Mass General mandates masks for all patients and providers in accordance with state and federal guidelines and our Safe Care Commitment. Because we are treating your lower leg and/or foot, it will not be necessary to remove your mask during orthobiologic treatments. Follow up appointments can be done virtually and don’t necessarily involve return trips to the doctor’s office.
Meet the team
More About Orthobiologics for Foot and Ankle
Orthobiologics is a relatively new field of medicine, and Mass General researchers are constantly researching and testing outcomes and efficacy for all the treatments on offer. Below is a list of citations providing more information on orthobiologic medicine for foot and ankle. These sources were consulted by clinicians when drafting the orthobiologic information on this webpage.
Risks & Benefits of Orthobiologic Medicine
- Cohen MM, Altman RD, Hollstrom R, Hollstrom C, Sun C, Gipson B. “Safety and efficacy of intra-articular sodium hyaluronate (Hyalgan) in a randomized, double-blind study for osteoarthritis of the ankle.” Foot Ankle International. 2008;29(7):657-63.
- Fukawa T, Yamaguchi S, Akatsu Y, Yamamoto Y, Akagi R, Sasho T. “Safety and Efficacy of Intra-articular Injection of Platelet-Rich Plasma in Patients with Ankle Osteoarthritis.” Foot Ankle International. 2017;38(6):596-604.
- Usuelli FG, Grassi M, Maccario C, Vigano M, Lanfranchi L, Alfieri Montrasio U, de Girolamo L. “Intratendinous adipose-derived stromal vascular fraction (SVF) injection provides a safe, efficacious treatment for Achilles tendinopathy: results of a randomized controlled clinical trial at a 6-month follow-up.” Knee Surg Sports Traumatol Arthroscopy. 2018;26(7):2000-2010.
Foot & Ankle Conditions Treated by Orthobiologic Medicine
- Agenor A, Dvoracek L, Leu A, Hunter DA, Newton P, Yan T, Johnson PJ, Mackinnon SE, Moore AM, Wood MD. “Hyaluronic acid/carboxymethyl cellulose directly applied to transected nerve decreases axonal outgrowth.” Journal of Biomed Mater Res B Appl Biomater. 2017;105(3):568-574.
- Akpancar S, Gul D. “Comparison of Platelet Rich Plasma and Prolotherapy in the Management of Osteochondral Lesions of the Talus: A Retrospective Cohort Study.” Medical Science Monitor. 2019; 25:5640-5647.
- Bianchi C, Cazzell S, Vayser D, Reyzelman AM, Dosluoglu H, Tovmassian G, Epifix VLU Study Group. “A multicentre randomised controlled trial evaluating the efficacy of dehydrated human amnion/chorion membrane (Epifix(R)) allograft for the treatment of venous leg ulcers.” International Wound Journal. 2018;15(1):114-122.
- Cazzell S, Stewart J, Agnew PS, Senatore J, Walters J, Murdoch D, Reyzelman A, Miller SD. “Randomized Controlled Trial of Micronized Dehydrated Human Amnion/Chorion Membrane (dHACM) Injection Compared to Placebo for the Treatment for Plantar Fasciitis.” Foot & Ankle International. 2018;39(10):1151-1161.
- DeGroot H 3rd, Uzunishvili S, Weir R, Al-omari A, Gomes B. “Intra-articular injection of hyaluronic acid is not superior to saline solution injection for ankle arthritis: a randomized, double-blind, placebo-controlled study.” JBJS. 2012;94(1):2-8.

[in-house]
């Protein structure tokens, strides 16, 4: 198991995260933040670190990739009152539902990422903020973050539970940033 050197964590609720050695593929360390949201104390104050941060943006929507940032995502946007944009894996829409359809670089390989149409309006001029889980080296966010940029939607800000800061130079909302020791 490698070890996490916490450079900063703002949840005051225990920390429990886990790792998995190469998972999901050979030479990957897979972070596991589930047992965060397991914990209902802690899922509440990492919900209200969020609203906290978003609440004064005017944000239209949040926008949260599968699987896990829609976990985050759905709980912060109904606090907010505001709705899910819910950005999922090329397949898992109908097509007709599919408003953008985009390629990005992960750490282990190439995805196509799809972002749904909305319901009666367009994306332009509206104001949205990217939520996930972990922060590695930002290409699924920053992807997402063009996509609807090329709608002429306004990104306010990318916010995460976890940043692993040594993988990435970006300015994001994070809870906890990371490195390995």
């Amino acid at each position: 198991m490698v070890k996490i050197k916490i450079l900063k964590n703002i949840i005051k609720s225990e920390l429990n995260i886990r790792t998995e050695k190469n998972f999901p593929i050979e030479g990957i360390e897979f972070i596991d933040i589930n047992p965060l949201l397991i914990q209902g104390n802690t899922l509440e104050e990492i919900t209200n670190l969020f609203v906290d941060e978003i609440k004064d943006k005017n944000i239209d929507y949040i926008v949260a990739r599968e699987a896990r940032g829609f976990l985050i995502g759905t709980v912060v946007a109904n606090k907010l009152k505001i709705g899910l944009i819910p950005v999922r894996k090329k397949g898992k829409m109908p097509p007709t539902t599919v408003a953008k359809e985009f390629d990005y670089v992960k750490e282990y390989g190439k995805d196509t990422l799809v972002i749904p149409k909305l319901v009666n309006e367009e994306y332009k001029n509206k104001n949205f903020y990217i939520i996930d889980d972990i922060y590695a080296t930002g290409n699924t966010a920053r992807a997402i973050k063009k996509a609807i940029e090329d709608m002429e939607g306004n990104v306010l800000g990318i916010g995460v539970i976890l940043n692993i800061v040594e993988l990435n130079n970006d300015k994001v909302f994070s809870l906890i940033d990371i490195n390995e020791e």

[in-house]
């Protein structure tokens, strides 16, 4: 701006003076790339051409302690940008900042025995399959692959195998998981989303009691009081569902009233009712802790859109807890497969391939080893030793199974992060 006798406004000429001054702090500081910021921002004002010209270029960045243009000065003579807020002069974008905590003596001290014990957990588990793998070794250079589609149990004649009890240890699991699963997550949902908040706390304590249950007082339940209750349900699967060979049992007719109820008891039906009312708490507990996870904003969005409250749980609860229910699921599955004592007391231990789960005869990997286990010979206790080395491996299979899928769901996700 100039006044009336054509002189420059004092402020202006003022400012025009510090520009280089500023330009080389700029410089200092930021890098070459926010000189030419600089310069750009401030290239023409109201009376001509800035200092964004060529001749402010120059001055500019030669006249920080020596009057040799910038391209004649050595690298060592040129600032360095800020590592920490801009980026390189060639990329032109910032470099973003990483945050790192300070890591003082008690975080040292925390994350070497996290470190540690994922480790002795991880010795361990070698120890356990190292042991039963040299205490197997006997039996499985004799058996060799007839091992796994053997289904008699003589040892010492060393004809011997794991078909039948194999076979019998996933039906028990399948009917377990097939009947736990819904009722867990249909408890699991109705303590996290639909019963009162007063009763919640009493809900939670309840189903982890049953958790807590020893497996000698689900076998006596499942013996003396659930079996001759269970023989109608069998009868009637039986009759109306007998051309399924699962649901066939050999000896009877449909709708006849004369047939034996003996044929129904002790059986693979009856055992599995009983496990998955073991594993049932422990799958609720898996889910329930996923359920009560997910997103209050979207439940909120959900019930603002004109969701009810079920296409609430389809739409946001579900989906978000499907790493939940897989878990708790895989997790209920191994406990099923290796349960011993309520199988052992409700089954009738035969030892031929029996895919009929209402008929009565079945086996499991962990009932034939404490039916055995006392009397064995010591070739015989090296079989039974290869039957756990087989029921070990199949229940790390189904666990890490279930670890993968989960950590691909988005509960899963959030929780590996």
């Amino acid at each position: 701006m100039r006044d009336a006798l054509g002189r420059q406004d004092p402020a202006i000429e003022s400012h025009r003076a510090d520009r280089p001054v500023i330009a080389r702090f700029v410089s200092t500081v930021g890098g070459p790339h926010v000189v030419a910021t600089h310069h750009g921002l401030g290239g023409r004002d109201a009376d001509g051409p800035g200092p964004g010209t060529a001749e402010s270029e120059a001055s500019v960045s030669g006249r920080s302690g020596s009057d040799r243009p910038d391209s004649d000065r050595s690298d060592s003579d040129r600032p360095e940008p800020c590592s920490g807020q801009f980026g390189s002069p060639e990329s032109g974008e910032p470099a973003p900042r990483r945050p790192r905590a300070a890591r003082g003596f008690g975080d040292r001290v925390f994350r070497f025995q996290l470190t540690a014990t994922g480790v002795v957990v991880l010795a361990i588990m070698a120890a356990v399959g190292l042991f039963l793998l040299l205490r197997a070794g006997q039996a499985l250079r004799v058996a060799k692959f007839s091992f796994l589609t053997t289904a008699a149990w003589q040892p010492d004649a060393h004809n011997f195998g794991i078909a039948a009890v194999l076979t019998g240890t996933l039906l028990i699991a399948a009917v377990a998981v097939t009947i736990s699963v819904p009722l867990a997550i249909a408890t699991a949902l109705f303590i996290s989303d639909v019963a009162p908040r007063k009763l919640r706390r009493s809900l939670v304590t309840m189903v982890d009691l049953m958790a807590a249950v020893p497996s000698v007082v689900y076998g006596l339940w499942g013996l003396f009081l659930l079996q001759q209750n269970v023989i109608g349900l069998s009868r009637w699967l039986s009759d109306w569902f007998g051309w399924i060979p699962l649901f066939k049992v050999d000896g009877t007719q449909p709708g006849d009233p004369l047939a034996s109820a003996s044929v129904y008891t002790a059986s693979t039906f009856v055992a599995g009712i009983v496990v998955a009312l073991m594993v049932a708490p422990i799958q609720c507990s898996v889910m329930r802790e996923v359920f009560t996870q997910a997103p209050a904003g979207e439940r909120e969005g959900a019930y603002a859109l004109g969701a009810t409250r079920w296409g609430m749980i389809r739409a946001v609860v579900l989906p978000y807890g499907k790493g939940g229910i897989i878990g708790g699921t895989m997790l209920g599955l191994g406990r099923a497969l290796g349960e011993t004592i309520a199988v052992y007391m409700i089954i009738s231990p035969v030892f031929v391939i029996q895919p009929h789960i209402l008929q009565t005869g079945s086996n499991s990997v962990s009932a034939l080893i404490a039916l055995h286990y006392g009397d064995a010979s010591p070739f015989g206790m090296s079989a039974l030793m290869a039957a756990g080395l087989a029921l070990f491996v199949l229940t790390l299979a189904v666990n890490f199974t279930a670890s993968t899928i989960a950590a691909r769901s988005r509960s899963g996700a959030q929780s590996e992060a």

- de Vos RJ, Weir A, van Schie HT, Bierma-Zeinstra SM, Verhaar JA, Weinans H, Tol JL. “Platelet-rich plasma injection for chronic Achilles tendinopathy: a randomized controlled trial.” JAMA. 2010;303(2):144-9.
- DiDomenico LA, Orgill DP, Galiano RD, Serena TE, Carter MJ, Kaufman JP, Young NJ, Jacobs AM, Zelen CM. “Use of an aseptically processed, dehydrated human amnion and chorion membrane improves likelihood and rate of healing in chronic diabetic foot ulcers: A prospective, randomised, multi-centre clinical trial in 80 patients.” International Wound Journal. 2018;15(6):950-957.
- Ducic I, Yoon J, Eberlin KR. “Treatment of Neuroma-Induced Chronic Pain and Management of Nerve Defects with Processed Nerve Allografts.” Plastic and Reconstructive Surgery. 2019; 7(12):e2467. Fetterolf DE, Snyder RJ. “Scientific and clinical support for the use of dehydrated amniotic membrane in wound management.” Wounds. 2012;24(10):299-307.
- Fitzpatrick J, Bulsara M, Zheng MH. “The effectiveness of platelet-rich plasma in the treatment of tendinopathy: a meta-analysis of randomized controlled clinical trials.” American Journal of Sports Medicine. 2017;45(1):226-233.
- Foumenteze JP, Simpson H, Kerrouche N. “Hyaluronic Acid Filler Injections Under the Metatarsal Heads Provide a Significant and Long-Lasting Improvement in Metatarsalgia From Wearing High-Heeled Shoes.” Dermatologic Surgery. 2018;44(78):994-1001.
- Jantzen C, Ebskov LB, Andersen KH, Benyahia M, Rasmussen PB, Johansen JK. “The Effect of a Single Hyaluronic Acid Injection in Ankle Arthritis: A Prospective Cohort Study.” JFAS. 2020;59(5):961-963.
- Jauwealers AK, Van Oost L, Peers K. “Evidence for the use of PRP in chronic midsubstance Achilles tendinopathy: A systematic review with meta-analysis.” Foot & Ankle Surgery. 2021;27(5):486-495.
- Krogh TP, Ellingsen T, Christensen R, Jensen P, Fredberg U. “Ultrasound-guided injection therapy of Achilles tendinopathy with platelet-rich plasma or saline: a randomized, blinded, placebo-controlled trial.” American Journal of Sports Medicine. 2016;44(8):1990-7.
- Landsman A, Roukis TS, DeFronzo DJ, et al. “Living cells or collagen matrix: which is more beneficial in the treatment of diabetic foot ulcers?” Wounds : a Compendium of Clinical Research and Practice. 2008;20(5):111-116.